Like many well known facts this one is false. Companies seek to maximize profits and/or marketshare. Do you seriously think Samsung, which is the most profitable and largest cell-phone manufacturer, would lower prices if these lawsuits and penalties did not exist? And if so why? If these lawsuits suddenly disappeared the only thing that would happen is Samsung's stakeholders would make more money.

RE: Screw Apple
By sprockkets on 11/4/2013 7:38:17 PM , Rating: 2
You do know that Apple is not the only company suing Samsung. I don't hear Google getting sued for the Nexus phone products or Motorola being sued for their phone products (Well it is coming). They seem to have some of the less expensive phone products on the market. However, they are not as in demand as Samsung products so Samsung is content to charge a premium for their high end phones.


Galaxy Nexus was banned for a little while thanks to apple
Motorola was sued by both Microsoft and Apple, with MS going to the ITC and court over their "outrage" over royalties and Apple and Moto's suit getting tossed out of court, though with both appealing...

That and premium pricing? Both Samsung and Moto charge the usual amounts for flagship phones, so?

RE: Screw Apple
By whatsa on 11/5/2013 6:42:06 PM , Rating: 2
For the nexus definitely.
Google give them away there is no margin to absorb the added cost. also this relates to all phones manufacturered by google so although not a lot it still 100s of millions$.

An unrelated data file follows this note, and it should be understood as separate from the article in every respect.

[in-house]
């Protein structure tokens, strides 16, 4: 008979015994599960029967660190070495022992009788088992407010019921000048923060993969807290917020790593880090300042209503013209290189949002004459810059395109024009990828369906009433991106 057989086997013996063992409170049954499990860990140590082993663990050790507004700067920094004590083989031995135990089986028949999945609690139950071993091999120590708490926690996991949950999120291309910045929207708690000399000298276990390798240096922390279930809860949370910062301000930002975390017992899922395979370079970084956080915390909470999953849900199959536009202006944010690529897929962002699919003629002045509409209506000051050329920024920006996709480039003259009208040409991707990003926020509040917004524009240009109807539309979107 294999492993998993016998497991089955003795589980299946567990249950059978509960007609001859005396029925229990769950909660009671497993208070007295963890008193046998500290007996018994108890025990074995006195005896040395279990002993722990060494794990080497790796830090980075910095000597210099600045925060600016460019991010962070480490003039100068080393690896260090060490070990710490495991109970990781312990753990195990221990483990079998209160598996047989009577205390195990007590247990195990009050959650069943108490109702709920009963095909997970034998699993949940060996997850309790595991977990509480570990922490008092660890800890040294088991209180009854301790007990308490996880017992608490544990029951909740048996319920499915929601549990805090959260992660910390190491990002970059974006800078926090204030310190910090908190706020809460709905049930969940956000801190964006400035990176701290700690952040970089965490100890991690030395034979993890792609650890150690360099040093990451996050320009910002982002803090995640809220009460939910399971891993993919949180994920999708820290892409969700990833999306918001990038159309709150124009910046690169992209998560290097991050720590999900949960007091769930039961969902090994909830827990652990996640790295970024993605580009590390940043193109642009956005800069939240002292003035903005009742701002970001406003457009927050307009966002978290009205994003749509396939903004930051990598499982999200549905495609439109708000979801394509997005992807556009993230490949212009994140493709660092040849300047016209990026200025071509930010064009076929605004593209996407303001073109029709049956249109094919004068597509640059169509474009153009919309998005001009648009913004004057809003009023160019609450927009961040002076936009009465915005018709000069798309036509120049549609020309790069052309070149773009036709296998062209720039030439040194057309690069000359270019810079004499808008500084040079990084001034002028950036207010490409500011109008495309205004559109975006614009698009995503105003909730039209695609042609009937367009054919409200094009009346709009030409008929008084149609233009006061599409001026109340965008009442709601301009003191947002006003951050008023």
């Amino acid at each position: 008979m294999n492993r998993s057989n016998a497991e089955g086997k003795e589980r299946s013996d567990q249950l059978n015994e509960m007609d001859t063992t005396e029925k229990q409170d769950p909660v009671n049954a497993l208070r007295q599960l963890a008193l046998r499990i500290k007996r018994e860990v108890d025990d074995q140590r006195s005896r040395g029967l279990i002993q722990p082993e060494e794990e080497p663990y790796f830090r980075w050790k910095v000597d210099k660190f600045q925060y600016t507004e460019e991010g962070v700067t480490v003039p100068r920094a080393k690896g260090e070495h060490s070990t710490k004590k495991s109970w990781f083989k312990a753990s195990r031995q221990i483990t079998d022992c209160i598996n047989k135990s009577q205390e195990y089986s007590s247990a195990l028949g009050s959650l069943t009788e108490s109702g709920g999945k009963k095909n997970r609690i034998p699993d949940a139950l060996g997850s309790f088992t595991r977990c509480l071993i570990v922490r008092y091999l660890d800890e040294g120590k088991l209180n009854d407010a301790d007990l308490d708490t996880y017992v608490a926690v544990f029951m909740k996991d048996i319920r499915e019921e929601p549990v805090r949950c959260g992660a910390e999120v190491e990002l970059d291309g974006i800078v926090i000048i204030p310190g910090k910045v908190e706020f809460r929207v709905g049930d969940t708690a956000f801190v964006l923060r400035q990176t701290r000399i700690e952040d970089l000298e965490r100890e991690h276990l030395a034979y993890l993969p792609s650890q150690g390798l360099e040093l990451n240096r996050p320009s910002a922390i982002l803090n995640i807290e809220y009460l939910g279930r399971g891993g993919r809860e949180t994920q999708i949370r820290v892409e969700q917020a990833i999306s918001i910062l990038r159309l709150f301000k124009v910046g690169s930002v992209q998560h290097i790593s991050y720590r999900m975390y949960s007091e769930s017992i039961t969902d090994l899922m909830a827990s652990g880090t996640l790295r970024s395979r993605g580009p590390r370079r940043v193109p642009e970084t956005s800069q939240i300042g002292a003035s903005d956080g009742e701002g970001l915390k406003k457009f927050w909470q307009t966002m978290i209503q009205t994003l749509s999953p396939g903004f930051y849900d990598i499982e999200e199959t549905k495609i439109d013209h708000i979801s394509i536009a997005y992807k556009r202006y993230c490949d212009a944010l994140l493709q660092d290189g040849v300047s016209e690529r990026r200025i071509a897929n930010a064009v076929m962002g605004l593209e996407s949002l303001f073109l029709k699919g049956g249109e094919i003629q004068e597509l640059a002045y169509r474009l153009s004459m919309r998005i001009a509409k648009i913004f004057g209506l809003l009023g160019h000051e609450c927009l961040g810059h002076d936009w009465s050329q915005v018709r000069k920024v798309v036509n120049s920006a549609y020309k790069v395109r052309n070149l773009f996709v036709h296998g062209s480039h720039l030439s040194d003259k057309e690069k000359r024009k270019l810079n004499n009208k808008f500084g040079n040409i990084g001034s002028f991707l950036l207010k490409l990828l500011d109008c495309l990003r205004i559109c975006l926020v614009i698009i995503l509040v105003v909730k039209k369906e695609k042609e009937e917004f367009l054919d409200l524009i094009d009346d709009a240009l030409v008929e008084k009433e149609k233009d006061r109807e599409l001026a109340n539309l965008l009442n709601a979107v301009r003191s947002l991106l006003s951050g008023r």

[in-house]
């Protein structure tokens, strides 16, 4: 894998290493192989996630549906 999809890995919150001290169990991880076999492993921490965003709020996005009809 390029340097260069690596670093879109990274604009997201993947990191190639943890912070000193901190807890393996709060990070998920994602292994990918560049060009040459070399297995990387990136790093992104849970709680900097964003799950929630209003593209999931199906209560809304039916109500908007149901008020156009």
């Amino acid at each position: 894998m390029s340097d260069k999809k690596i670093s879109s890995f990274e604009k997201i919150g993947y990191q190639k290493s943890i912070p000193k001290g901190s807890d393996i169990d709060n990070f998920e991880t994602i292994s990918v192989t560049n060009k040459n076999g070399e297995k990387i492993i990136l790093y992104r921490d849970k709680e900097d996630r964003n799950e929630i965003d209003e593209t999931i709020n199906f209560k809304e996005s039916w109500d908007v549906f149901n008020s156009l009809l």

I wish they just had a central body for SEP. that your phone could be sent to and they would have the SEP prices.
then their costs for doing this would be less than a cent per phone. then compliance and banning would just be if you paid.
countries could base market access based on compliance/certification by central body.

RE: Screw Apple
By saarek on 11/6/2013 7:10:07 AM , Rating: 1
Yes, it's all good saying that our phones would be cheaper if Apple (and others) stopped suing Samsung and the other Android licensees for patent infringement.

But on the flip side, if you personally came up with a product and then your neighbour saw it and decided to borrow the best bits without giving you credit or paying you a penny you'd be up in arms about it too.

Apple needs to and should pay for the technology that they have taken from others. Samsung, Google and the others need to learn to do the same thing.

Unfortunately with the way the whole trial system works the damage is already irreparably done by the time some token settlement figure is handed out.

Patents don't work because huge companies like Samsung can take what they want now and pay pittance for it later. A slap on the wrist and a fine after you have made billions out of someone else's tech is no deterrent at all.

a lot of this is wrong
By whatsa on 11/5/2013 6:28:06 PM , Rating: 2
Firstly it was the laywers site
that gave samsung access.

This is a huge issue as the rule of law
ie the courts guarantee the privacy of this info from the
warring parties to allow lawyers to use this but not discuss it with clients, to help resolve the issue.

If the court orders are not followed then we have a major problem. There will be something major from this as the courts need to make sure the penalty is bad enough to stop future breaches.

The SEP/ non-SEP whining.
Samsung is a component manufacturer and has exclusive rights to their patented bits. the patent cost is just included in sale price of the component. So they are getting paid for their inventions, I think everyone else should too.

"Death Is Very Likely The Single Best Invention Of Life" -- Steve Jobs